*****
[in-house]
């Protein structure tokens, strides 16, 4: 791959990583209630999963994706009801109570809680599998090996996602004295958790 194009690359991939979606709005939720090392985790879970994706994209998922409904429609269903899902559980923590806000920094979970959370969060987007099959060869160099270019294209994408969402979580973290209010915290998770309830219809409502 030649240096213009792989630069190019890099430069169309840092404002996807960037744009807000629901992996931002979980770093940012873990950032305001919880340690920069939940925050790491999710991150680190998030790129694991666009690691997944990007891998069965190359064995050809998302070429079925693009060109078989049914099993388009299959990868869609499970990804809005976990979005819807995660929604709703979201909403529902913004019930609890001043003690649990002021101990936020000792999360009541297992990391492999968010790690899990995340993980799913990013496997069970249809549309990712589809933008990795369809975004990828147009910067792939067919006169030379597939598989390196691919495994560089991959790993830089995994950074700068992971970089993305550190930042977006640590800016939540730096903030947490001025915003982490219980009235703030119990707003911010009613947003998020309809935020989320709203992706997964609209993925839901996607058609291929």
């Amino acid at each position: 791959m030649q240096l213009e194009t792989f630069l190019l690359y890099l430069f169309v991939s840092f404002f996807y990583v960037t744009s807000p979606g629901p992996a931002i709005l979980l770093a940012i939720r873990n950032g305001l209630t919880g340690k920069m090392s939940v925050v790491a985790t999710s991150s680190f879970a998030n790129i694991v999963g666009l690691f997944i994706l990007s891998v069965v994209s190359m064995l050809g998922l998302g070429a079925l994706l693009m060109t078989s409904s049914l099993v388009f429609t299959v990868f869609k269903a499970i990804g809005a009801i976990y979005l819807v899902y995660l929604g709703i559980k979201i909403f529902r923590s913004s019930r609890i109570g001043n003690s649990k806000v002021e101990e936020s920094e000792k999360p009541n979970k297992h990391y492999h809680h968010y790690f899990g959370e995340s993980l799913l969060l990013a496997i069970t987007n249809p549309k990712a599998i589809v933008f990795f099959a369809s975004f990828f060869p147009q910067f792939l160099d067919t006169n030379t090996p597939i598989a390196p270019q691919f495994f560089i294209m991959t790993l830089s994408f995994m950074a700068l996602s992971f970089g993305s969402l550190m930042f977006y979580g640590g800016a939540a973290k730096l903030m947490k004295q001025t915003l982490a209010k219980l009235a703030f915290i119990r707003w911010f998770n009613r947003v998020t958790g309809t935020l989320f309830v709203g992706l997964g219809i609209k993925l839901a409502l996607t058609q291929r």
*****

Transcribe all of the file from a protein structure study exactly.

[in-house]
């Protein structure tokens, strides 16, 4: 791959990583209630999963994706009801109570809680599998090996996602004295958790 194009690359991939979606709005939720090392985790879970994706994209998922409904429609269903899902559980923590806000920094979970959370969060987007099959060869160099270019294209994408969402979580973290209010915290998770309830219809409502 030649240096213009792989630069190019890099430069169309840092404002996807960037744009807000629901992996931002979980770093940012873990950032305001919880340690920069939940925050790491999710991150680190998030790129694991666009690691997944990007891998069965190359064995050809998302070429079925693009060109078989049914099993388009299959990868869609499970990804809005976990979005819807995660929604709703979201909403529902913004019930609890001043003690649990002021101990936020000792999360009541297992990391492999968010790690899990995340993980799913990013496997069970249809549309990712589809933008990795369809975004990828147009910067792939067919006169030379597939598989390196691919495994560089991959790993830089995994950074700068992971970089993305550190930042977006640590800016939540730096903030947490001025915003982490219980009235703030119990707003911010009613947003998020309809935020989320709203992706997964609209993925839901996607058609291929």
């Amino acid at each position: 791959m030649q240096l213009e194009t792989f630069l190019l690359y890099l430069f169309v991939s840092f404002f996807y990583v960037t744009s807000p979606g629901p992996a931002i709005l979980l770093a940012i939720r873990n950032g305001l209630t919880g340690k920069m090392s939940v925050v790491a985790t999710s991150s680190f879970a998030n790129i694991v999963g666009l690691f997944i994706l990007s891998v069965v994209s190359m064995l050809g998922l998302g070429a079925l994706l693009m060109t078989s409904s049914l099993v388009f429609t299959v990868f869609k269903a499970i990804g809005a009801i976990y979005l819807v899902y995660l929604g709703i559980k979201i909403f529902r923590s913004s019930r609890i109570g001043n003690s649990k806000v002021e101990e936020s920094e000792k999360p009541n979970k297992h990391y492999h809680h968010y790690f899990g959370e995340s993980l799913l969060l990013a496997i069970t987007n249809p549309k990712a599998i589809v933008f990795f099959a369809s975004f990828f060869p147009q910067f792939l160099d067919t006169n030379t090996p597939i598989a390196p270019q691919f495994f560089i294209m991959t790993l830089s994408f995994m950074a700068l996602s992971f970089g993305s969402l550190m930042f977006y979580g640590g800016a939540a973290k730096l903030m947490k004295q001025t915003l982490a209010k219980l009235a703030f915290i119990r707003w911010f998770n009613r947003v998020t958790g309809t935020l989320f309830v709203g992706l997964g219809i609209k993925l839901a409502l996607t058609q291929r």